Over the last year alone, there were a total of 1,579 data breaches that were publicly disclosed, with many more that went unreported, according to a Small Biz Trends article. As more businesses embrace cloud storage, data security is becoming an increasing concern. SMEs and large organizations alike have been increasing their use of services like Google Drive, Box, Dropbox, Microsoft OneDrive and others to store their data online. While data storage and management vendors are doing their best to stay one step ahead of security threats, businesses must remain prepared to deal with today’s dynamic cybersecurity risks.
But the question is: if you’ve opted to store your business data in the cloud, how secure is it? This article offers some insights into data security in the cloud:
Who Holds the Keys to Your Data?
Commercial cloud storage providers encode each user’s data with specific encryption keys. Without access to this key, no one can access the data. But who holds the keys to your data? In most cases, vendors store the keys themselves, letting their data storage systems see and process your business data. Allowing your data storage and management needs to be handled entirely by a third-party solution gives you additional benefits like seamless indexing of data for future searches and access control for user logins. This is more convenient than letting users have the keys themselves, but it can be less secure.
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Just like your everyday keys, if someone else has access to the keys, your data may be stolen or misused, especially if the data storage solution you’re using has flaws in their security practices, making your cloud data vulnerable. That’s why data storage experts recommend that businesses opt for a 3-2-1 backup strategy: where you have one copy of your data in your everyday devices like PCs, laptops and smartphones, a second copy in external data storage devices like memory cards and a third copy in online cloud storage.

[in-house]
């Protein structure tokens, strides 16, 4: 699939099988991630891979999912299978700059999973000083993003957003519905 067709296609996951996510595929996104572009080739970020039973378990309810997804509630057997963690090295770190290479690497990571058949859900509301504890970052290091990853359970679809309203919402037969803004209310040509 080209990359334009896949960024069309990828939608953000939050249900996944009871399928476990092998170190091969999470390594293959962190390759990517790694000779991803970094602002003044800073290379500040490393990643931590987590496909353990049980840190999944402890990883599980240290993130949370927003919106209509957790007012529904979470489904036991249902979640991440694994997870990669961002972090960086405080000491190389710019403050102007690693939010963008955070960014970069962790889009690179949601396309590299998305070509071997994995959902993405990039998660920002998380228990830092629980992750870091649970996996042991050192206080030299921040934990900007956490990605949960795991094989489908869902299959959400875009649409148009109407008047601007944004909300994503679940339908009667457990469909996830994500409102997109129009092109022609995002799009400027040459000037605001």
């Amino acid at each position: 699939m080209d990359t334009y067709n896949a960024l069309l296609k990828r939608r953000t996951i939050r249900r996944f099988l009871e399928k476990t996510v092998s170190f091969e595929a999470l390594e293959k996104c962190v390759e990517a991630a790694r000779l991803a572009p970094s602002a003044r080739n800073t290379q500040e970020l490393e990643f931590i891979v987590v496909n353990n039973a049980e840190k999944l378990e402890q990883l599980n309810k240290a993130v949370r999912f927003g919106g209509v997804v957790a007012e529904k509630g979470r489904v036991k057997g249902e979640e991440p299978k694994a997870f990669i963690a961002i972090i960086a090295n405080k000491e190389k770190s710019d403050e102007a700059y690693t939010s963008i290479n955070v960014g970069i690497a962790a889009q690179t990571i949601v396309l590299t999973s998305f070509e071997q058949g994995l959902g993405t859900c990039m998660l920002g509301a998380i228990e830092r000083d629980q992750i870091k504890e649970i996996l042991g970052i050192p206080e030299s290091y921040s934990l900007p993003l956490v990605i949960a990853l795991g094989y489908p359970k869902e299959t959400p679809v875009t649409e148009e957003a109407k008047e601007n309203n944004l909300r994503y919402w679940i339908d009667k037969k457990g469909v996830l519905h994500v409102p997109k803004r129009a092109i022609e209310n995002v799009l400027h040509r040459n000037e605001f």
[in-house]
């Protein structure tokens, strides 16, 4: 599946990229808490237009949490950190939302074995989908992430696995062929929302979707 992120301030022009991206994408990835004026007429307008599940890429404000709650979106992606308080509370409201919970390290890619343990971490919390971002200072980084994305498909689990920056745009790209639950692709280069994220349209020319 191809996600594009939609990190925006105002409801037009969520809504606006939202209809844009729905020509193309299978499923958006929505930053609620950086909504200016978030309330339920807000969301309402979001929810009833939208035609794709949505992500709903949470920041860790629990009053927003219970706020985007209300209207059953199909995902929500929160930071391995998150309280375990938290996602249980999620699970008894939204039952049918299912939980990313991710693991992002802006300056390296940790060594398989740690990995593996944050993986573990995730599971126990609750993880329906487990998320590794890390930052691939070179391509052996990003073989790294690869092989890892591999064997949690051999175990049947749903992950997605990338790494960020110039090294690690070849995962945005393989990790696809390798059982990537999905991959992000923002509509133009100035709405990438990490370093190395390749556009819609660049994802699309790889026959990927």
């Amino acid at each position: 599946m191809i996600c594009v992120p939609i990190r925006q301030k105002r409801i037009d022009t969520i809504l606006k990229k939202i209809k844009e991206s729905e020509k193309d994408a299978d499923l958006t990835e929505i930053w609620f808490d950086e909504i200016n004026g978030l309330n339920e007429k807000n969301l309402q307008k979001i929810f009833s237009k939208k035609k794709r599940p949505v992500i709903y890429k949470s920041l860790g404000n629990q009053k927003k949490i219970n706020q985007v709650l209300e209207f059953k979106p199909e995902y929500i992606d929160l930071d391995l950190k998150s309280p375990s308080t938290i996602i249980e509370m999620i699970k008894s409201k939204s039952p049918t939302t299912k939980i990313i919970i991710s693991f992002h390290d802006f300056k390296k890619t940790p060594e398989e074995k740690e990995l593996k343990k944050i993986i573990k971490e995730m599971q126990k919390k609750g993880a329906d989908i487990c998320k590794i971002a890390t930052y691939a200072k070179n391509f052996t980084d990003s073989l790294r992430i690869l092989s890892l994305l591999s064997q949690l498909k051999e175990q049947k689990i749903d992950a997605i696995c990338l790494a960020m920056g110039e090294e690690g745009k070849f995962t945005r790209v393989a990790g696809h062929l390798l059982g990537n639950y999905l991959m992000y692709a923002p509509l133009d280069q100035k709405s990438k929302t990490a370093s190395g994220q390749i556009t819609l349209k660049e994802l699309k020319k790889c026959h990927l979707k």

Allowing Users to Keep Data Control
Data privacy has become a sensitive issue, with more businesses opting for greater control over the use and access of their data in the cloud. A few vendors in the market like SpiderOak and Mega allow users to keep data control in their hands. This means that they can upload and download files through cloud storage applications, with full encryption functions. These applications allow users to keep the encryption keys to themselves. While this might be a good option for small businesses that are not yet ready to hand-over their data to enterprise-level management solutions, this option comes with its own security risks. For instance files or data could be hacked or compromised before you upload them to the cloud or after being downloaded.
Protecting Your Valuable Data
To maximize your cloud storage security, it’s best to combine the various features of the different data storage and management approaches offered. For instance, before you upload business files to the cloud, you can first encrypt them with a separate encryption software, then upload the enclosed files. To gain access to these files again, login to the cloud service, download your files and decrypt them yourself. Adding an additional layer of security like using authenticated encryption to identify if your files have been modified since they were created is also recommended. With the need for flexibility and scalability in data security management, it’s important to choose trusted open-source cloud storage software providers that allow you to customize your data storage needs.
With the ever-evolving data security risks, it’s easy to see why cloud storage solutions are becoming a popular option for secure data access, control and management. The question of whether or not your data is in safe hands all boils down to the steps you take to minimize the risks of compromising your sensitive business information.